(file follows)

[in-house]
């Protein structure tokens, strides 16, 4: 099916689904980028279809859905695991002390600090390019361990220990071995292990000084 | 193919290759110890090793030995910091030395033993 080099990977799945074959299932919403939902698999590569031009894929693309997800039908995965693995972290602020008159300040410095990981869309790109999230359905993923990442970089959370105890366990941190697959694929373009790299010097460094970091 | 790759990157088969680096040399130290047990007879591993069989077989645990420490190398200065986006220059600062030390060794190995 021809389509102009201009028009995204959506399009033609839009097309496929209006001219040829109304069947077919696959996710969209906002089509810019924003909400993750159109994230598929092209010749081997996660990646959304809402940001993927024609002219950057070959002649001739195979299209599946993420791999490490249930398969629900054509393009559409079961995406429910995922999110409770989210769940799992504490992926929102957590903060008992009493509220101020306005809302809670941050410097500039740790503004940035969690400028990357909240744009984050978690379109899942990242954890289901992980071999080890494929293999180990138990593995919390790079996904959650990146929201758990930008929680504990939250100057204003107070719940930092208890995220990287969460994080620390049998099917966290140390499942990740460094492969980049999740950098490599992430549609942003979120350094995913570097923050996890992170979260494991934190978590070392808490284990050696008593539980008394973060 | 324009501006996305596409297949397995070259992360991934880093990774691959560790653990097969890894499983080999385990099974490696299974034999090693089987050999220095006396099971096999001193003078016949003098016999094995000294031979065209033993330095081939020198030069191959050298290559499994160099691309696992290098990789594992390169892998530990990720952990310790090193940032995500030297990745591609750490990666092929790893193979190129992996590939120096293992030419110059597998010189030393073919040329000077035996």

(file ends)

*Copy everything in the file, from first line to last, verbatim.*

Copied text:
[in-house]
């Protein structure tokens, strides 16, 4: 099916689904980028279809859905695991002390600090390019361990220990071995292990000084 | 193919290759110890090793030995910091030395033993 080099990977799945074959299932919403939902698999590569031009894929693309997800039908995965693995972290602020008159300040410095990981869309790109999230359905993923990442970089959370105890366990941190697959694929373009790299010097460094970091 | 790759990157088969680096040399130290047990007879591993069989077989645990420490190398200065986006220059600062030390060794190995 021809389509102009201009028009995204959506399009033609839009097309496929209006001219040829109304069947077919696959996710969209906002089509810019924003909400993750159109994230598929092209010749081997996660990646959304809402940001993927024609002219950057070959002649001739195979299209599946993420791999490490249930398969629900054509393009559409079961995406429910995922999110409770989210769940799992504490992926929102957590903060008992009493509220101020306005809302809670941050410097500039740790503004940035969690400028990357909240744009984050978690379109899942990242954890289901992980071999080890494929293999180990138990593995919390790079996904959650990146929201758990930008929680504990939250100057204003107070719940930092208890995220990287969460994080620390049998099917966290140390499942990740460094492969980049999740950098490599992430549609942003979120350094995913570097923050996890992170979260494991934190978590070392808490284990050696008593539980008394973060 | 324009501006996305596409297949397995070259992360991934880093990774691959560790653990097969890894499983080999385990099974490696299974034999090693089987050999220095006396099971096999001193003078016949003098016999094995000294031979065209033993330095081939020198030069191959050298290559499994160099691309696992290098990789594992390169892998530990990720952990310790090193940032995500030297990745591609750490990666092929790893193979190129992996590939120096293992030419110059597998010189030393073919040329000077035996």